It’s a usual, busy morning on University Boulevard as I’m driving to work. Heavy traffic, last-second lane changes, some guy stalls at the green light, people honk. A huge dump truck abruptly pulls in front of me. “This is just great,” I think as the light changes to red and now I’m stuck for another two minutes. I gaze around campus and suddenly my mind takes me on a trip back in time…
I vividly remember my job interview at the University of Alabama at Birmingham, a mild spring day in 2010. I was walking along University Boulevard, trying to keep pace with a few of my future departmental colleagues excitedly showing me the brand new Heritage Hall building and the Rec Center. Looking over the campus skyline, I realize in amazement how much has changed in a decade. It is an incredible feeling to be a part of a dynamic, growing, modern campus.
Back to the present day… the light turns green and the dump truck turns onto 13th Street South, headed towards the former site of the Education Building. Suddenly, I realize that I’m smiling. “Oh, that’s right,” I think to myself. “The trucks, the construction, we’re building the new Science and Engineering Complex!”
I spontaneously turn on my indicator and follow the dump truck as it pulls into the now largely flat lot. Staring in awe at the impressive demolition, I can’t help but remember the great times I had bonding with my students in the classrooms of the Education Building, service learning workshops at the Vulcan Materials Academic Success Center (VMASC), and late afternoon Faculty Senate Curriculum Committee meetings at the Center for Teaching and Learning conference room. So much learning, collaboration, and growth happened in this space over the past nearly five decades. As I stroll down memory lane, I can’t think of a better spot to break ground for the new UAB Science and Engineering Complex – a place where research and education will flourish in unison for generations of current and future UAB students to come.
Spatial intelligence is not my strong suit. It takes me some effort, but, while looking at the construction site, I finally manage to properly orient and picture the majestic L-shaped building I know only from computer renderings and cartoon animations in the real-life space. The shorter wing with windows overlooking the Sterne Library and a gorgeous new courtyard will house the chemistry and physics teaching labs as well as the biology wet lab research facilities. The longer wing along 14th Street South will be the new home to all of the biology instructional laboratories as well as office space for the departments of Biology and Physics.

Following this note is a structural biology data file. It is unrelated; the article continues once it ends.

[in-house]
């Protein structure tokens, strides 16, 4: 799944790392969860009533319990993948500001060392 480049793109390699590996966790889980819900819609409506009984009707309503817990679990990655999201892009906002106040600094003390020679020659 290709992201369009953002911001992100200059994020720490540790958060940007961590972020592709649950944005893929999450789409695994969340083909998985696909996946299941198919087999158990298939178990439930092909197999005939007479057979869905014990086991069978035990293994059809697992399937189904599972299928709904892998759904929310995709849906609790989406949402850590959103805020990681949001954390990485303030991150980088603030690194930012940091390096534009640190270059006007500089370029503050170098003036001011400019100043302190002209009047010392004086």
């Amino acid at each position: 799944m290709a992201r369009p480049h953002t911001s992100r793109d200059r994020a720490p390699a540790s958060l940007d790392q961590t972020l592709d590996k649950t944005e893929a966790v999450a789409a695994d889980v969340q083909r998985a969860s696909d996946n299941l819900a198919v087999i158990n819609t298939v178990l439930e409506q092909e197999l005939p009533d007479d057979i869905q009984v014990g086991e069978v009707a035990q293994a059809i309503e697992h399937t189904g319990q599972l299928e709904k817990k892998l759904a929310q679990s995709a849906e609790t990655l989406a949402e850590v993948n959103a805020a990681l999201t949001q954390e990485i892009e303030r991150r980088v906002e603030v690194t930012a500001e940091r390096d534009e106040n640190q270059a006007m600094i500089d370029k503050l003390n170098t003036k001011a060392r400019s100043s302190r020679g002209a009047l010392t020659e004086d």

I was fortunate to be a part of the planning and design process of the Science and Engineering Complex from its earliest steps, beginning in Fall 2018. I still remember our initial meetings with the architects’ team of Lord Aeck Sargent, the Atlanta-based firm that provided the initial design blueprints and later served as lab and research spaces consultants for this project. Through a combination of their vast experience working with the end-users and truly angelic patience, they skillfully guided us through the design process, asking about our unique needs and priorities and making superb recommendations along the way. Thanks to them—and the equally remarkable team of architects from Goodwyn, Mills & Cawood—we have achieved the perfect balance of modern, functional, efficient, collaborative, and environmentally friendly. It will be a building that will be known as a crown jewel of the UAB research and education enterprise, and it will be a magnet for excellent students and world-class faculty. It will be the place where tomorrow’s STEM leaders will be trained.
My little detour is over as I’m finally pulling into the parking lot behind Campbell Hall and walking into my laboratory. I know I speak for the departments of Biology, Physics, and Chemistry when I say we’re all beyond excited for the move into the new, cutting-edge instructional and research space. We cannot wait to start teaching our students in world-class instructional laboratories and developing exceptional hands-on undergraduate research experiences for them. With its fluid space, making insular labs a historical artifact, the three basic science departments in the College of Arts and Sciences will be able to substantially expand their research operations, win additional research funding, retain existing talent, and attract the best faculty hires. The unity will weave a social fabric that supports interactions and interdisciplinary projects. My own laboratory will gain access to a modern, state-of-the-art plant growth and culture facility, one that never existed on campus before. The much-awaited move into a new building finally feels real. And while I’m waiting for the big day in Fall 2023, I won’t side-eye those construction trucks anymore. Let’s pardon our progress while we’re building excellence. Go Blazers!
Karolina M. Mukhtar, Ph.D., is an associate professor, associate chair, and undergraduate program director in the UAB Department of Biology. The groundbreaking of the UAB Science and Engineering Complex will be held on September 9, 2021, at 10:00 a.m. Learn more about the new building at uab.edu/cas/building.